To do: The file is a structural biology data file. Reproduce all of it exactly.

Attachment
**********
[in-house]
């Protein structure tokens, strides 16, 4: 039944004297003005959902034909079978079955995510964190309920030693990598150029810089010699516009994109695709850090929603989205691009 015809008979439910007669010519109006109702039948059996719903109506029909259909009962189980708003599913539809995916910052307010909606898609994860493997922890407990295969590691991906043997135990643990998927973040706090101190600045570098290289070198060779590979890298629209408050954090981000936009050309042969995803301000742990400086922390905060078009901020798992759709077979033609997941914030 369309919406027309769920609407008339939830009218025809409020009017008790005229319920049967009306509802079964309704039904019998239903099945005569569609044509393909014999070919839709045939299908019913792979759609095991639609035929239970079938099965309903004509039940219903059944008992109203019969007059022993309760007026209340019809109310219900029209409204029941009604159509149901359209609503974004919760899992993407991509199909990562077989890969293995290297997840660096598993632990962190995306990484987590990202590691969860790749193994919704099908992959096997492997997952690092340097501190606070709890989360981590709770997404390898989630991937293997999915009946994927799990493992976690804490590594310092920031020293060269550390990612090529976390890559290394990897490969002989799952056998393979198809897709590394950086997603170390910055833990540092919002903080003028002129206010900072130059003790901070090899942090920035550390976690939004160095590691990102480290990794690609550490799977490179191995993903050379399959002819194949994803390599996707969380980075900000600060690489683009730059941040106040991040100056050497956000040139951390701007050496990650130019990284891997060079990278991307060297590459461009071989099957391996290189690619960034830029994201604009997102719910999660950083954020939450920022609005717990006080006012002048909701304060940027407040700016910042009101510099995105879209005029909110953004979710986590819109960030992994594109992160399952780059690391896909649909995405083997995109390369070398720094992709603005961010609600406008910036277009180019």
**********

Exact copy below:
[in-house]
């Protein structure tokens, strides 16, 4: 039944004297003005959902034909079978079955995510964190309920030693990598150029810089010699516009994109695709850090929603989205691009 015809008979439910007669010519109006109702039948059996719903109506029909259909009962189980708003599913539809995916910052307010909606898609994860493997922890407990295969590691991906043997135990643990998927973040706090101190600045570098290289070198060779590979890298629209408050954090981000936009050309042969995803301000742990400086922390905060078009901020798992759709077979033609997941914030 369309919406027309769920609407008339939830009218025809409020009017008790005229319920049967009306509802079964309704039904019998239903099945005569569609044509393909014999070919839709045939299908019913792979759609095991639609035929239970079938099965309903004509039940219903059944008992109203019969007059022993309760007026209340019809109310219900029209409204029941009604159509149901359209609503974004919760899992993407991509199909990562077989890969293995290297997840660096598993632990962190995306990484987590990202590691969860790749193994919704099908992959096997492997997952690092340097501190606070709890989360981590709770997404390898989630991937293997999915009946994927799990493992976690804490590594310092920031020293060269550390990612090529976390890559290394990897490969002989799952056998393979198809897709590394950086997603170390910055833990540092919002903080003028002129206010900072130059003790901070090899942090920035550390976690939004160095590691990102480290990794690609550490799977490179191995993903050379399959002819194949994803390599996707969380980075900000600060690489683009730059941040106040991040100056050497956000040139951390701007050496990650130019990284891997060079990278991307060297590459461009071989099957391996290189690619960034830029994201604009997102719910999660950083954020939450920022609005717990006080006012002048909701304060940027407040700016910042009101510099995105879209005029909110953004979710986590819109960030992994594109992160399952780059690391896909649909995405083997995109390369070398720094992709603005961010609600406008910036277009180019």